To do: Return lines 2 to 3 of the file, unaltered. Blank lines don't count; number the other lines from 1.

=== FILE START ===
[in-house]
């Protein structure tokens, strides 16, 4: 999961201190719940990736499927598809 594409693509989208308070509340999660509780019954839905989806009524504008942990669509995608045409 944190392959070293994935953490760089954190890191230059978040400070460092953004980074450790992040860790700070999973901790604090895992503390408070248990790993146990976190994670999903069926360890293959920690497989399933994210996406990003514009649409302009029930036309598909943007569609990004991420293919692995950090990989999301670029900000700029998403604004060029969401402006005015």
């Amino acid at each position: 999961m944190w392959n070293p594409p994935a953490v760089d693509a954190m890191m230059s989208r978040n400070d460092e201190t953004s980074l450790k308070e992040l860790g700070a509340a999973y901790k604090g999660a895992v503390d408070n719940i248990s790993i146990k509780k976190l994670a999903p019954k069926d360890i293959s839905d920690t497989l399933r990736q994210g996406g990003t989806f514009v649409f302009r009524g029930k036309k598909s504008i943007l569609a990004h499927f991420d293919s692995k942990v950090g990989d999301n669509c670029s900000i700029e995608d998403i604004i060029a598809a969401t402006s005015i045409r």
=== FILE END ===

């Protein structure tokens, strides 16, 4: 999961201190719940990736499927598809 594409693509989208308070509340999660509780019954839905989806009524504008942990669509995608045409 944190392959070293994935953490760089954190890191230059978040400070460092953004980074450790992040860790700070999973901790604090895992503390408070248990790993146990976190994670999903069926360890293959920690497989399933994210996406990003514009649409302009029930036309598909943007569609990004991420293919692995950090990989999301670029900000700029998403604004060029969401402006005015």
């Amino acid at each position: 999961m944190w392959n070293p594409p994935a953490v760089d693509a954190m890191m230059s989208r978040n400070d460092e201190t953004s980074l450790k308070e992040l860790g700070a509340a999973y901790k604090g999660a895992v503390d408070n719940i248990s790993i146990k509780k976190l994670a999903p019954k069926d360890i293959s839905d920690t497989l399933r990736q994210g996406g990003t989806f514009v649409f302009r009524g029930k036309k598909s504008i943007l569609a990004h499927f991420d293919s692995k942990v950090g990989d999301n669509c670029s900000i700029e995608d998403i604004i060029a598809a969401t402006s005015i045409r």